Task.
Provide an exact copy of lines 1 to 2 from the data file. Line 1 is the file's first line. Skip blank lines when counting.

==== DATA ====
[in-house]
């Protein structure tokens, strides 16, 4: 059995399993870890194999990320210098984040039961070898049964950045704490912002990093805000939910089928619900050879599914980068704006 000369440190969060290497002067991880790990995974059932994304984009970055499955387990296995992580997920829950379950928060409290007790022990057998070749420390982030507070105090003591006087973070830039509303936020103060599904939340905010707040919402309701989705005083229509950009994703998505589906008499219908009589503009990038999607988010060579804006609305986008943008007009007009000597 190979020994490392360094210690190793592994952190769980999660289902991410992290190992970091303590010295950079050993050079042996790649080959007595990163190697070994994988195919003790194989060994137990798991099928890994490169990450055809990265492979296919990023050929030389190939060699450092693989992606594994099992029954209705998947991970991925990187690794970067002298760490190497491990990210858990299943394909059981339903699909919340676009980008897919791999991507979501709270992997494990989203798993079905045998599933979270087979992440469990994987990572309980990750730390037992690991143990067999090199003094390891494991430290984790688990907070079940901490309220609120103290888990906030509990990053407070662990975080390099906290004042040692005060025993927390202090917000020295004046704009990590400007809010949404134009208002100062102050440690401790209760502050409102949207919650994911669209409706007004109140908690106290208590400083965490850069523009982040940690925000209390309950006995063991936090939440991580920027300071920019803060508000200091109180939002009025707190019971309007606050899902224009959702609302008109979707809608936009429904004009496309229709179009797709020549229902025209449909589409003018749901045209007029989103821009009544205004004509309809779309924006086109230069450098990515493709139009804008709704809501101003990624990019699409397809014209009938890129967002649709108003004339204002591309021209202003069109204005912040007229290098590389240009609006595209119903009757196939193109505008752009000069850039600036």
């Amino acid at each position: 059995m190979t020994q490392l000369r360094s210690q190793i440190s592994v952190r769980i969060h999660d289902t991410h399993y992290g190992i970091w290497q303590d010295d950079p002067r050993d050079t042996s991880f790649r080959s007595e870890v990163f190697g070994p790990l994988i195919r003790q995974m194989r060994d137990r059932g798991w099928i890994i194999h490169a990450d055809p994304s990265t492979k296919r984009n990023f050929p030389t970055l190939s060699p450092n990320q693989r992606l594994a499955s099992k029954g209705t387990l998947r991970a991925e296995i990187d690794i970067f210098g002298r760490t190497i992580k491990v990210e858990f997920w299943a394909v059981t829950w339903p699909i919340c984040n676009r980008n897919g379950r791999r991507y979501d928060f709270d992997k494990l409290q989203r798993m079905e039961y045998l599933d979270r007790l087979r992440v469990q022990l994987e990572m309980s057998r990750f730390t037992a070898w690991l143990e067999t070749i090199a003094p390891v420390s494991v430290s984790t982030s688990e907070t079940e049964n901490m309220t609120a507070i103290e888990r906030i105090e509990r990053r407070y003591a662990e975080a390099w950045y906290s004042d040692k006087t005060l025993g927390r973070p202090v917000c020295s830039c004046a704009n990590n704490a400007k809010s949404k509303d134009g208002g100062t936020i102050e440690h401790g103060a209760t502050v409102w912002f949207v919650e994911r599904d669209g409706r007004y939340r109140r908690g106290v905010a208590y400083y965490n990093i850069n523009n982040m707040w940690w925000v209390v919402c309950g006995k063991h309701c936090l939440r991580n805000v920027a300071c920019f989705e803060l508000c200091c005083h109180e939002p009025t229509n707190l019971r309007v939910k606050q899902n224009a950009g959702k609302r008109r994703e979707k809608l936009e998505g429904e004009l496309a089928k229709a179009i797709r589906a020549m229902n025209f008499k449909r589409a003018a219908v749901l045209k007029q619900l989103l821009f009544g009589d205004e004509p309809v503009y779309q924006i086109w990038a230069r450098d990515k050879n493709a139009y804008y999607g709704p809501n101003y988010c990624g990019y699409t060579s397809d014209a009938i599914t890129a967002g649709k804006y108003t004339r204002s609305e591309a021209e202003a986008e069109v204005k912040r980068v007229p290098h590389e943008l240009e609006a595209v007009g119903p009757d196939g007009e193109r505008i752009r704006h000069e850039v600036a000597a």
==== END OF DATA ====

[in-house]
């Protein structure tokens, strides 16, 4: 059995399993870890194999990320210098984040039961070898049964950045704490912002990093805000939910089928619900050879599914980068704006 000369440190969060290497002067991880790990995974059932994304984009970055499955387990296995992580997920829950379950928060409290007790022990057998070749420390982030507070105090003591006087973070830039509303936020103060599904939340905010707040919402309701989705005083229509950009994703998505589906008499219908009589503009990038999607988010060579804006609305986008943008007009007009000597 190979020994490392360094210690190793592994952190769980999660289902991410992290190992970091303590010295950079050993050079042996790649080959007595990163190697070994994988195919003790194989060994137990798991099928890994490169990450055809990265492979296919990023050929030389190939060699450092693989992606594994099992029954209705998947991970991925990187690794970067002298760490190497491990990210858990299943394909059981339903699909919340676009980008897919791999991507979501709270992997494990989203798993079905045998599933979270087979992440469990994987990572309980990750730390037992690991143990067999090199003094390891494991430290984790688990907070079940901490309220609120103290888990906030509990990053407070662990975080390099906290004042040692005060025993927390202090917000020295004046704009990590400007809010949404134009208002100062102050440690401790209760502050409102949207919650994911669209409706007004109140908690106290208590400083965490850069523009982040940690925000209390309950006995063991936090939440991580920027300071920019803060508000200091109180939002009025707190019971309007606050899902224009959702609302008109979707809608936009429904004009496309229709179009797709020549229902025209449909589409003018749901045209007029989103821009009544205004004509309809779309924006086109230069450098990515493709139009804008709704809501101003990624990019699409397809014209009938890129967002649709108003004339204002591309021209202003069109204005912040007229290098590389240009609006595209119903009757196939193109505008752009000069850039600036």